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Tips for Saving Energy During the Winter

In the winter, when many people turn on their heaters and put up holiday lights, gas and electric bills can be much higher than usual.

According to the Department of Energy (DOE), a family spends more than $1,900 a year on electricity bills and other utilities. A big part of those costs come from wasted energy during those cold months.

However, you can save on winter energy costs if you make some changes in certain areas of your home.


Improve the lighting in your home and save energy.

  • Replace traditional light bulbs with compact fluorescent light bulbs, which last between six and 12 times longer. Remember to turn off any lights that aren’t in use.
  • Consider using LED lights for Christmas decorations. These use 90 percent less energy than the standard Christmas lights.

Thermostats and heating

Keep your home warm and comfortable.

  • Install a programmable thermostat for your home’s heating system.
  • Keep the doors and windows closed while the heat is on.
  • Frequently change the filters in your furnace.
  • Set the thermostat on your water heater to 120 degrees Fahrenheit.

General tips

Be energy efficient throughout your home.

  • Only use the exhaust fan in the kitchen and bathrooms when necessary.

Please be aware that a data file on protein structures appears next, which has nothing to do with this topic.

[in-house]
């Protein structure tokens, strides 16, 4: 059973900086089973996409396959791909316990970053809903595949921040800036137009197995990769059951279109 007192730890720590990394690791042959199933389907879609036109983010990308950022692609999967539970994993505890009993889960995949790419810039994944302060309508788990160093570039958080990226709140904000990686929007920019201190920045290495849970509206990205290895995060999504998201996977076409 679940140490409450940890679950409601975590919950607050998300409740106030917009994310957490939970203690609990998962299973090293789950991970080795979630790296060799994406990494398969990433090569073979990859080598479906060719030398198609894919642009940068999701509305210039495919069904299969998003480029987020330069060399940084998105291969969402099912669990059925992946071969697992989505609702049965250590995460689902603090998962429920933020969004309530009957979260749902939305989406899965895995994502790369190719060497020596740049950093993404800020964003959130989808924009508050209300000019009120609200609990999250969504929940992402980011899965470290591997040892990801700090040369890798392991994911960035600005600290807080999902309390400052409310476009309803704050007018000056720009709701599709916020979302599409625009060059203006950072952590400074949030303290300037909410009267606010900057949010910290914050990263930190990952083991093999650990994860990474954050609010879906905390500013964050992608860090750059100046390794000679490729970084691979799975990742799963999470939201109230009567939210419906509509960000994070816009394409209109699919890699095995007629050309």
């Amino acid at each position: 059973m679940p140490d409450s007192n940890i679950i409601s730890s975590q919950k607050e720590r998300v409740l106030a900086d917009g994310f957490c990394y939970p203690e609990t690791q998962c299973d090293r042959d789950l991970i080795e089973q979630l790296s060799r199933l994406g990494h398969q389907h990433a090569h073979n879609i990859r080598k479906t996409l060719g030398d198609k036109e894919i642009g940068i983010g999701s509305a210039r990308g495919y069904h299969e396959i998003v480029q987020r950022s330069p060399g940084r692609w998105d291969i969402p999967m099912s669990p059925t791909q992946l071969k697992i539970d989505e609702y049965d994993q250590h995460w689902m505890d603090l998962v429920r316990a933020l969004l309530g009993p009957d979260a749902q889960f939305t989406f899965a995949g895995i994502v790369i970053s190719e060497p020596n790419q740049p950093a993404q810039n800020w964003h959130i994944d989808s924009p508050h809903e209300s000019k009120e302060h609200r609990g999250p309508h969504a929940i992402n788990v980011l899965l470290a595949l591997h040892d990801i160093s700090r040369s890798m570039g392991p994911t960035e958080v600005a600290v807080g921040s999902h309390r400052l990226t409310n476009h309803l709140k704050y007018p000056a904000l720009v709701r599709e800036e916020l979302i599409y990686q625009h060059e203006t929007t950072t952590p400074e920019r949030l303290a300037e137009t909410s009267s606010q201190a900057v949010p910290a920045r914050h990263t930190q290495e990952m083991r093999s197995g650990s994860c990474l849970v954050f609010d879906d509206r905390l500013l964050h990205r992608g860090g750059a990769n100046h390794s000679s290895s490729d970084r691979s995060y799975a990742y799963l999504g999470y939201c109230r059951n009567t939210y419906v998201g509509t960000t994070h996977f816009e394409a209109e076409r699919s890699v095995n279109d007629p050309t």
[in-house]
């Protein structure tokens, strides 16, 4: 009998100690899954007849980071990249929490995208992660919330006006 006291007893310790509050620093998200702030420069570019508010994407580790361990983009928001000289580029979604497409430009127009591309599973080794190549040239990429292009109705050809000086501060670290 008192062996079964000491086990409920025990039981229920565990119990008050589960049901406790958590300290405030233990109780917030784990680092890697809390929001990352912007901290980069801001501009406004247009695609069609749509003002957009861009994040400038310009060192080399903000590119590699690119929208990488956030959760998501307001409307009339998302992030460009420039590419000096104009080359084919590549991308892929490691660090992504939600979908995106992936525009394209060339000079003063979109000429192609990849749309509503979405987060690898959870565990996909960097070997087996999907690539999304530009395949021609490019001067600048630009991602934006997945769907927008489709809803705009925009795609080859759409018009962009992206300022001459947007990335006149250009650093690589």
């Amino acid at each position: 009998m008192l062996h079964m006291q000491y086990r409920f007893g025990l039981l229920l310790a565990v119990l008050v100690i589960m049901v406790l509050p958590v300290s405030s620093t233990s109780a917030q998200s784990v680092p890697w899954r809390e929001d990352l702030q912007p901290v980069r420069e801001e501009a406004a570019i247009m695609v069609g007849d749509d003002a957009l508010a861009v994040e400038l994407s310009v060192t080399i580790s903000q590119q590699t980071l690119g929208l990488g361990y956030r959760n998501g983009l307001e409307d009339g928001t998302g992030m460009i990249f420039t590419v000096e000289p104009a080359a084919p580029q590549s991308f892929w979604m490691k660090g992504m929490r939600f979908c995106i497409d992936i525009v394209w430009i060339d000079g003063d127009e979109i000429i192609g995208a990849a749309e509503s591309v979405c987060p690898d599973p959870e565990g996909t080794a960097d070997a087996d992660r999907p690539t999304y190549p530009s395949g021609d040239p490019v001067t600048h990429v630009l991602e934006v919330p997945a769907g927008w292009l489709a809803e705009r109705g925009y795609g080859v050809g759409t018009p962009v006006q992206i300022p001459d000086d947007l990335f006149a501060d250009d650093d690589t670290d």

• Repair any water leaks in the bathrooms, kitchen, laundry room, etc.
  • Use power strips to plug in portable heaters, television and cell phone chargers. That way, you can turn off the power switch when the devices are not in use.
  • If you’re thinking of replacing your appliances, make sure they have an Energy Star logo. Energy Star products are more energy efficient.

Programs for low-income families

During the winter, the government helps low-income families with their energy bills.

The Low Income Home Energy Assistance Program, also known as LIHEAP, helps families pay some of their heating costs. To see if you qualify for these benefits, contact your local LIHEAP office for more information.

Read this note in Spanish.

Find answers to your questions about the new standards and learn more about affordable lighting choices.

What’s a Lumen? Understanding New Light Bulb Labels

By the Federal Trade Commission

Quick Quiz:

  • What’s a lumen?
  • What’s the Lighting Facts label?
  • Why will either of them matter when I shop for light bulbs?

Not sure? Watch a new video from the Federal Trade Commission to be illuminated. You’ll learn how lumens and the FTC’s Lighting Facts label can help you compare different bulbs when you shop.

Newer light bulbs — like halogen incandescents, CFLs and LEDs — use less energy by design. But that means you can’t use watts, which measure energy use, to tell how bright they’ll be. That’s where lumens come in: Lumens = brightness. The more lumens, the brighter the light.

Want to know more? Visit

You’ll also get a sneak peek of the Lighting Facts label, due on packages for everyday bulbs by the end of the year. The label helps you compare bulbs by telling you a bulb’s brightness (in lumens), yearly estimated energy cost, expected bulb life, and how warm or cool the light will look.

For more on new light bulbs, visit the Department of Energy’s